Davis takes up farmers’ cause
When it comes to the treatment of black farmers in the south, Congressman Artur Davis believes they are not given equal opportunities to be productive. Thus, he is attempting to reopen the case of Pigford v. Glickman.
“I have significant worries about the way the process played out,” Davis said about the case concerning black farmers and the USDA. “The part I am most persistent on is the status of litigation.”
In 1997, the case was opened as a class action lawsuit claiming the U.S. Department of Agriculture discriminated against black farmers when it came to providing aid and financial loans.
In order to settle the case, the court gave farmers until Oct. 12, 1999 to file a claim for compensation if they could prove discrimination by the USDA. If prejudice was proven, farmers would have been eligible for a $50,000 tax-exempt payment and would be considered first in line for future loans.
At the close of the window, only 22,000 of the more than 66,000 farmers involved in the case had filed a claim. Many applications were received late because of the lack of notification. Hence, the deadline was extended to Sept. 15, 2000.
Davis attributed the small number of claims to the methods of communication used to get information out to the farmers. Davis said the means were not good enough and now he is fighting to reopen the case to provide the missed chance to black farmers once again.
“The USDA did not give adequate notice to many individuals,” Davis said. “Our bill would address the problem and require the USDA to use adequate media, not just sending letters.”
According to Davis spokesperson Corey Ealons, television, radio and newsprint should be used in addition to letters.
“The USDA attempted to communicate, but they were using means in which the audience wasn’t there to receive the message.”
Davis said is asking for the claim to be reintroduced and allow farmers to resubmit applications for further reconsideration of those who weren’t able to get loans from the USDA.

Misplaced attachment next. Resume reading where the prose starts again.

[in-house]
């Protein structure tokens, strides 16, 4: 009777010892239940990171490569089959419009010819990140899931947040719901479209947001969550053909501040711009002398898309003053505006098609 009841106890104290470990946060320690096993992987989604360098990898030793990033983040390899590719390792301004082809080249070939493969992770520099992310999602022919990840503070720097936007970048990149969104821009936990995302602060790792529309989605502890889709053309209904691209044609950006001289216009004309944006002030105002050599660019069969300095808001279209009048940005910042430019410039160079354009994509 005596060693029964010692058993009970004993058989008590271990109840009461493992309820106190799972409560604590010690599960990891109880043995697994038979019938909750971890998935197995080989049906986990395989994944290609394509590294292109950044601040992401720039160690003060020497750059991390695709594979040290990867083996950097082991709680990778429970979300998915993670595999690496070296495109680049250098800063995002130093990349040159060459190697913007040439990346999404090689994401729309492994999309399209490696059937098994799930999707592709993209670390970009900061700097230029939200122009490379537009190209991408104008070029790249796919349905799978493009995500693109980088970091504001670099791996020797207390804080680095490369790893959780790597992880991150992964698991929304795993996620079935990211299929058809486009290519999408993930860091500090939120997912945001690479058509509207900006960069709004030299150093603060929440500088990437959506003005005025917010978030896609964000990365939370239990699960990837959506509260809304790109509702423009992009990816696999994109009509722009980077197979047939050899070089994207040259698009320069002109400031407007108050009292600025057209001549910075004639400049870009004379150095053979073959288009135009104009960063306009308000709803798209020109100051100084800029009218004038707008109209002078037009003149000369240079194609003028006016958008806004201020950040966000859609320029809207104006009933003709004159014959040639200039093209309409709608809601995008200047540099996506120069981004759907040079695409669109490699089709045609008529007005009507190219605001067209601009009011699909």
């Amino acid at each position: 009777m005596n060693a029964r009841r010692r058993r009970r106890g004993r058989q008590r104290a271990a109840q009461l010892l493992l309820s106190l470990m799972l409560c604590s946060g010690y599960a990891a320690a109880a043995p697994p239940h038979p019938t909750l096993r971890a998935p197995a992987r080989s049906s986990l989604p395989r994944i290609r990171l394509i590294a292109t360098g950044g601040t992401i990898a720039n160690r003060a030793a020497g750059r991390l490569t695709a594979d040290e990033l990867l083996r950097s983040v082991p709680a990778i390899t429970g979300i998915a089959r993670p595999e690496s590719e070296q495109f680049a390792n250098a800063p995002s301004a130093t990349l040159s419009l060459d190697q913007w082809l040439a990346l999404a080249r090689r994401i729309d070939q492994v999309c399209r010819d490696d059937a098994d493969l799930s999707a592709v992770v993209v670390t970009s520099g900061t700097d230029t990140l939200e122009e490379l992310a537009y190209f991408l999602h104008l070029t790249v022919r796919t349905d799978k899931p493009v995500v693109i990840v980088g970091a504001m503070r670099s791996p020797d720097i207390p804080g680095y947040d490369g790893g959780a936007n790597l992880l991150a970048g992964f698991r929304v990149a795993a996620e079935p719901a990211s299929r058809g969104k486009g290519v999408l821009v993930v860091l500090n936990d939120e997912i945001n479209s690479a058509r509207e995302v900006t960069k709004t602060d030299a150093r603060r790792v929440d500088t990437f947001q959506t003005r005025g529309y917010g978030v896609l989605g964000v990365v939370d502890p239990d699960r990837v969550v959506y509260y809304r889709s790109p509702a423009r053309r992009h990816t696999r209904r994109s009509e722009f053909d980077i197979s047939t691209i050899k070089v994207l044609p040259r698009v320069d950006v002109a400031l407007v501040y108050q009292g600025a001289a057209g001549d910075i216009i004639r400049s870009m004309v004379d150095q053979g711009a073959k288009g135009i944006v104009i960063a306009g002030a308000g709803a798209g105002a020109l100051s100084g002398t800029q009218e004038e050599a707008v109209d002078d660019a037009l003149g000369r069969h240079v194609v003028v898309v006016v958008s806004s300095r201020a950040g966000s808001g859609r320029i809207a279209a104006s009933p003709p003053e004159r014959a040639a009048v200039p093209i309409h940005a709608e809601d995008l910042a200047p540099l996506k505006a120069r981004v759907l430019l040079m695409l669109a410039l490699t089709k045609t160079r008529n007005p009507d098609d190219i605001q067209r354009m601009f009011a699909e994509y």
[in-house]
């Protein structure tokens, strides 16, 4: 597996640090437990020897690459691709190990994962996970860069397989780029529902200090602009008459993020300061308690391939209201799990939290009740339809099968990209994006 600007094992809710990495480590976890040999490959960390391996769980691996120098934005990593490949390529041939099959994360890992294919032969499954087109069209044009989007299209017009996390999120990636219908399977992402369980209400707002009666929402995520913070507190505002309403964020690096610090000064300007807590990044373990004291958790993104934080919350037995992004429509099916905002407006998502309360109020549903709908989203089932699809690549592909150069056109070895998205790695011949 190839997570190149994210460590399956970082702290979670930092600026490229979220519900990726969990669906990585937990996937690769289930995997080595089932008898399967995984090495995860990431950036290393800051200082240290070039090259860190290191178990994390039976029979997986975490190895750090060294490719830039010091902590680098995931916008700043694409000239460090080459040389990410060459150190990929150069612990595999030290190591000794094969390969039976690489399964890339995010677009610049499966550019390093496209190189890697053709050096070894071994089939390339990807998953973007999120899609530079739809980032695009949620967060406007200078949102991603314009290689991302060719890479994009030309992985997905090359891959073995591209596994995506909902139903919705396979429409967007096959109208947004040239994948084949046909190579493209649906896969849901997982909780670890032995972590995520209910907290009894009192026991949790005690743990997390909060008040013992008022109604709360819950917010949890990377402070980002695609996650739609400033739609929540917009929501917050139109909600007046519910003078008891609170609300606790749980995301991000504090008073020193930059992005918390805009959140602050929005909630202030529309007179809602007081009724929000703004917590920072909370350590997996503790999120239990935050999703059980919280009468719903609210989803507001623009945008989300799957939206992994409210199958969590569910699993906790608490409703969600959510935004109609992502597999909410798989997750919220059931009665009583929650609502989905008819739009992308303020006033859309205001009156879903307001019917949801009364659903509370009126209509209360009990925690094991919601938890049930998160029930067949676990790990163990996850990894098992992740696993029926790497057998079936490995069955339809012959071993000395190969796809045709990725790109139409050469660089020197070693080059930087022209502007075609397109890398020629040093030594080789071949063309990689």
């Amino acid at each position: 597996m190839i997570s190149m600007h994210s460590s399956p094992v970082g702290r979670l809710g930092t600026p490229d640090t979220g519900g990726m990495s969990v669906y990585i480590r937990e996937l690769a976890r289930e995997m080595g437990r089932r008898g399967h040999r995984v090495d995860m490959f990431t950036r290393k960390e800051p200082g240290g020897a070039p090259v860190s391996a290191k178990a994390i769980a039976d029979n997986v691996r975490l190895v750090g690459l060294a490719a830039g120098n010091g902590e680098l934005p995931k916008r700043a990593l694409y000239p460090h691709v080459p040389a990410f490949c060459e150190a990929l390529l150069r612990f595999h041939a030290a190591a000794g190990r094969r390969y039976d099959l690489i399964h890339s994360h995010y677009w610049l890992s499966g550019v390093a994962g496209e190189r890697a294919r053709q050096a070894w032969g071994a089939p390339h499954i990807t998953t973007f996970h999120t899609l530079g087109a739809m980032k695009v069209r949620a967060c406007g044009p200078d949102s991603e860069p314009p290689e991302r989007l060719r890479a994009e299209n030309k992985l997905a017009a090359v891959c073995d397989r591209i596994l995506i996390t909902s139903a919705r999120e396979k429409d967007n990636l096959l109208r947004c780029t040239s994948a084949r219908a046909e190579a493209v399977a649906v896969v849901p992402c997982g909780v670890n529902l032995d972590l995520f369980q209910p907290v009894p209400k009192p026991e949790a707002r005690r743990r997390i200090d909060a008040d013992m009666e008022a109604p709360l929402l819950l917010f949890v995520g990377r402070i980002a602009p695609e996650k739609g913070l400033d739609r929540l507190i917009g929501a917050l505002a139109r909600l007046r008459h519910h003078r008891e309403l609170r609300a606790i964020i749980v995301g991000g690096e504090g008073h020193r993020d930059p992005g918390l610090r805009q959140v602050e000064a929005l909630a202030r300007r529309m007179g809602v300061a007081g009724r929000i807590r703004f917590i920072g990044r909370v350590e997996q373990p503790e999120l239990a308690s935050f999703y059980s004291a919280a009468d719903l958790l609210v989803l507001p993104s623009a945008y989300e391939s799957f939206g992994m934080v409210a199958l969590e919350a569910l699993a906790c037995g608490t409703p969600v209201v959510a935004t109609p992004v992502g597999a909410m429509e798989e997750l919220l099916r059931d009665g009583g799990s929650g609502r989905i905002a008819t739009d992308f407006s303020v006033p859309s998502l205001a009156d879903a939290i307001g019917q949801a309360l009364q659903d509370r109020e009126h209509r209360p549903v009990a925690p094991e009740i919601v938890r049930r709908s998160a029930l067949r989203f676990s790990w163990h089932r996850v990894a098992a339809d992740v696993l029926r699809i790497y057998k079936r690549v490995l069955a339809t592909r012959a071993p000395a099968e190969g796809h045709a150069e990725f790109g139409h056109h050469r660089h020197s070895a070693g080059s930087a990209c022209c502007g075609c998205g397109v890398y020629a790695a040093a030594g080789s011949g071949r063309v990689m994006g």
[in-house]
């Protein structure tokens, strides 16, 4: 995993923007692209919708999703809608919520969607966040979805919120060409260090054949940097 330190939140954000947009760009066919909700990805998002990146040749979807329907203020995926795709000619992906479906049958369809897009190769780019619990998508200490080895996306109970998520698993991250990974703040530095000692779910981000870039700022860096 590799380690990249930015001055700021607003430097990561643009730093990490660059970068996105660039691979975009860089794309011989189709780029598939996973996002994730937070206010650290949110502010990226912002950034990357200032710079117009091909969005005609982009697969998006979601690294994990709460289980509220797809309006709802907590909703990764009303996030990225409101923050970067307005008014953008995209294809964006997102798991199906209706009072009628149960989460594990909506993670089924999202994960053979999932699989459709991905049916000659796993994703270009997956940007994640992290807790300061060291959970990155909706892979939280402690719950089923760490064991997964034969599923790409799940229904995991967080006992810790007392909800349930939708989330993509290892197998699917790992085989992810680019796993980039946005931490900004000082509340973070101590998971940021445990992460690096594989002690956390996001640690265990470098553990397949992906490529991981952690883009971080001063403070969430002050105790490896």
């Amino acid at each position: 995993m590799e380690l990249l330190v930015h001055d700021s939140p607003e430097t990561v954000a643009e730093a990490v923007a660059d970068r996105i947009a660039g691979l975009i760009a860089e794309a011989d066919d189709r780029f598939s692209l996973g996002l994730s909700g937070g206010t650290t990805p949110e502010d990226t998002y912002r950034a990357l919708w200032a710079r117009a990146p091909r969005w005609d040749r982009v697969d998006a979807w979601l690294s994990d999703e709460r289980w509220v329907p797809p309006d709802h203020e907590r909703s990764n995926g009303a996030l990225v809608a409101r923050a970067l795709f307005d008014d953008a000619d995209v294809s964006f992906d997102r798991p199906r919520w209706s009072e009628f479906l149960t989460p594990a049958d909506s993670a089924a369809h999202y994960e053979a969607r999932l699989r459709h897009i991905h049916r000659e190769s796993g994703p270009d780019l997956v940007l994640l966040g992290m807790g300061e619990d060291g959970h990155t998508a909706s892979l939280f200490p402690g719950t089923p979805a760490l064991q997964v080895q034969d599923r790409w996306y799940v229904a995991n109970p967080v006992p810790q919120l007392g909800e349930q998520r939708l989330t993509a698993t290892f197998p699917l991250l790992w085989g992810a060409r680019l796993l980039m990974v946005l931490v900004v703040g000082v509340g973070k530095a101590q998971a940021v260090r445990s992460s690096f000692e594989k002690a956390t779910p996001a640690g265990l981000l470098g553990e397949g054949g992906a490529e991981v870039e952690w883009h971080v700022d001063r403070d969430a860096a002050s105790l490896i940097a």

To help Davis get the case opened again, Ealons suggested that black farmers talk to other members of congress and agricultural organizations they are involved in about the situation.
“They need to let them know they are aware of this and that this is something they want to pursue.”
In addition to Davis, South Carolina representative Ted Martin Vick said he too is following the case closely.
In a letter addressed to Thedford Rowser-Bey, a Demopolis native who is concerned with the matter, Vick said he has contacted key congressman about the decision.
“I have contacted the offices of South Carolina Congressman John Spratt and Ohio Congressman Steve Chabot, who chairs the U.S. House subcommittee on the implementation of the [Pigford v. Glickman] Consent Decree,” he wrote. “A fourth public hearing was set for sometime in June.”
“We’ve been exploring this for a year,” Davis said. “We are just trying to provide the opportunity for individuals who didn’t receive notice.”
Davis also warned people that no one could get farmers involved in the case if they weren’t already participating before the case dismissal in 1999.
Currently no new farmers could be added to the list for any amount of money, Ealons said.
“This is the first and most significant step that can be taken, especially for those who didn’t make it before it was settled,” Ealons said. “We are hoping once the suit is reopened they can get in.”